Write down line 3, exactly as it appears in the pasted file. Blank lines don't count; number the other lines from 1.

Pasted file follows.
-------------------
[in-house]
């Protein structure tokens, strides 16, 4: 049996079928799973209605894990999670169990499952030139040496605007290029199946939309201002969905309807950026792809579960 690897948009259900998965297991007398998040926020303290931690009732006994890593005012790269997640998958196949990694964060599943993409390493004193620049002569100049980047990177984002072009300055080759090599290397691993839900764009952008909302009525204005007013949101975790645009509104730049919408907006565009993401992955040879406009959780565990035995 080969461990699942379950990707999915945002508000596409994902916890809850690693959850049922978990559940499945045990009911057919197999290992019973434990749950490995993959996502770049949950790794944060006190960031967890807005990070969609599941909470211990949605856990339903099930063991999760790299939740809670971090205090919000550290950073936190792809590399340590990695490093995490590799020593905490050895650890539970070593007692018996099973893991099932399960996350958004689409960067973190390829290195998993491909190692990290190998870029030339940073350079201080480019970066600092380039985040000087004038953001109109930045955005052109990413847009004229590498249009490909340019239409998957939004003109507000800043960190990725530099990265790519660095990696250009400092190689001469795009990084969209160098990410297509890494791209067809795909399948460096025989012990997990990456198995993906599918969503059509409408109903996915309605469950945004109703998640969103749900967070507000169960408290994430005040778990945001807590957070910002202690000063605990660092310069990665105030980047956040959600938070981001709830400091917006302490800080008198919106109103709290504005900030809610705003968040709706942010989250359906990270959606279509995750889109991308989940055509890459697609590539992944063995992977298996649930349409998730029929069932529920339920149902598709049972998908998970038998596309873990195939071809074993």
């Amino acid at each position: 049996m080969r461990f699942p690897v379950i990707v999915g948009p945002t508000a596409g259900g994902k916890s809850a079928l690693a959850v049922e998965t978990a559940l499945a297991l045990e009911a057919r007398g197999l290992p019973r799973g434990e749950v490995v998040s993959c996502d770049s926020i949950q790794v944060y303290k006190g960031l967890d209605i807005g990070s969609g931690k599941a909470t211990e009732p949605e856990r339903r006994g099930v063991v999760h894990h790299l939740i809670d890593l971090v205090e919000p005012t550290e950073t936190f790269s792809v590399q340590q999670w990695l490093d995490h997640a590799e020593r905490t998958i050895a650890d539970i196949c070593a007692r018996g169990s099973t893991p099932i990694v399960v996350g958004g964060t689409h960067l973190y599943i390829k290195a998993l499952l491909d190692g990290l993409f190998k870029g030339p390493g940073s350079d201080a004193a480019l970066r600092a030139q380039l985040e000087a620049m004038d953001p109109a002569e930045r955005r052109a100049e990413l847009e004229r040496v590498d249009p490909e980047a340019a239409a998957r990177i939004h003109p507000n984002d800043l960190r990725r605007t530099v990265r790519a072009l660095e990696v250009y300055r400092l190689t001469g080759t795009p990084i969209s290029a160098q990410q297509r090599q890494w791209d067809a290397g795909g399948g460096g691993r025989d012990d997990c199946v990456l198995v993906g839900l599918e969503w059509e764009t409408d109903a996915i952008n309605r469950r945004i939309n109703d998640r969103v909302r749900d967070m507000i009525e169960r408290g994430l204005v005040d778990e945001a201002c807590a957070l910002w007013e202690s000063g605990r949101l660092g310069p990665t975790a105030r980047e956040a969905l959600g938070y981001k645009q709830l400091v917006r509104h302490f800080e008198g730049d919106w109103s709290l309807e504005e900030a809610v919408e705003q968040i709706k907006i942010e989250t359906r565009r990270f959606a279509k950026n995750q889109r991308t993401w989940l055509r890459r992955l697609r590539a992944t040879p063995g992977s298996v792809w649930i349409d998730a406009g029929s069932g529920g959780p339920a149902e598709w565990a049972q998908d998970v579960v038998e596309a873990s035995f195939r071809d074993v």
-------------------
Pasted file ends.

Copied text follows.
């Amino acid at each position: 049996m080969r461990f699942p690897v379950i990707v999915g948009p945002t508000a596409g259900g994902k916890s809850a079928l690693a959850v049922e998965t978990a559940l499945a297991l045990e009911a057919r007398g197999l290992p019973r799973g434990e749950v490995v998040s993959c996502d770049s926020i949950q790794v944060y303290k006190g960031l967890d209605i807005g990070s969609g931690k599941a909470t211990e009732p949605e856990r339903r006994g099930v063991v999760h894990h790299l939740i809670d890593l971090v205090e919000p005012t550290e950073t936190f790269s792809v590399q340590q999670w990695l490093d995490h997640a590799e020593r905490t998958i050895a650890d539970i196949c070593a007692r018996g169990s099973t893991p099932i990694v399960v996350g958004g964060t689409h960067l973190y599943i390829k290195a998993l499952l491909d190692g990290l993409f190998k870029g030339p390493g940073s350079d201080a004193a480019l970066r600092a030139q380039l985040e000087a620049m004038d953001p109109a002569e930045r955005r052109a100049e990413l847009e004229r040496v590498d249009p490909e980047a340019a239409a998957r990177i939004h003109p507000n984002d800043l960190r990725r605007t530099v990265r790519a072009l660095e990696v250009y300055r400092l190689t001469g080759t795009p990084i969209s290029a160098q990410q297509r090599q890494w791209d067809a290397g795909g399948g460096g691993r025989d012990d997990c199946v990456l198995v993906g839900l599918e969503w059509e764009t409408d109903a996915i952008n309605r469950r945004i939309n109703d998640r969103v909302r749900d967070m507000i009525e169960r408290g994430l204005v005040d778990e945001a201002c807590a957070l910002w007013e202690s000063g605990r949101l660092g310069p990665t975790a105030r980047e956040a969905l959600g938070y981001k645009q709830l400091v917006r509104h302490f800080e008198g730049d919106w109103s709290l309807e504005e900030a809610v919408e705003q968040i709706k907006i942010e989250t359906r565009r990270f959606a279509k950026n995750q889109r991308t993401w989940l055509r890459r992955l697609r590539a992944t040879p063995g992977s298996v792809w649930i349409d998730a406009g029929s069932g529920g959780p339920a149902e598709w565990a049972q998908d998970v579960v038998e596309a873990s035995f195939r071809d074993v």